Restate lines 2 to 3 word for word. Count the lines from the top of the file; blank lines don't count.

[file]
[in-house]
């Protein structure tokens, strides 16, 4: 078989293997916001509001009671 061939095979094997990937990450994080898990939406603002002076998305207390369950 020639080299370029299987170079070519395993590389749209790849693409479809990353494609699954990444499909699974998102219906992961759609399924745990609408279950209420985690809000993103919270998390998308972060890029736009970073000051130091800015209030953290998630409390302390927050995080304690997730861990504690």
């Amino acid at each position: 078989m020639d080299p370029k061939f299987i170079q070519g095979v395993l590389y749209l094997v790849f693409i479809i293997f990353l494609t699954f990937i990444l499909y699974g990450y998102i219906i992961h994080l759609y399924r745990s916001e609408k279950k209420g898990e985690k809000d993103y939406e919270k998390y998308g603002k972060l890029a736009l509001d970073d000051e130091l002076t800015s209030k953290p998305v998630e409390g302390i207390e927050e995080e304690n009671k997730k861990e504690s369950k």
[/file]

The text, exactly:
């Protein structure tokens, strides 16, 4: 078989293997916001509001009671 061939095979094997990937990450994080898990939406603002002076998305207390369950 020639080299370029299987170079070519395993590389749209790849693409479809990353494609699954990444499909699974998102219906992961759609399924745990609408279950209420985690809000993103919270998390998308972060890029736009970073000051130091800015209030953290998630409390302390927050995080304690997730861990504690």
């Amino acid at each position: 078989m020639d080299p370029k061939f299987i170079q070519g095979v395993l590389y749209l094997v790849f693409i479809i293997f990353l494609t699954f990937i990444l499909y699974g990450y998102i219906i992961h994080l759609y399924r745990s916001e609408k279950k209420g898990e985690k809000d993103y939406e919270k998390y998308g603002k972060l890029a736009l509001d970073d000051e130091l002076t800015s209030k953290p998305v998630e409390g302390i207390e927050e995080e304690n009671k997730k861990e504690s369950k």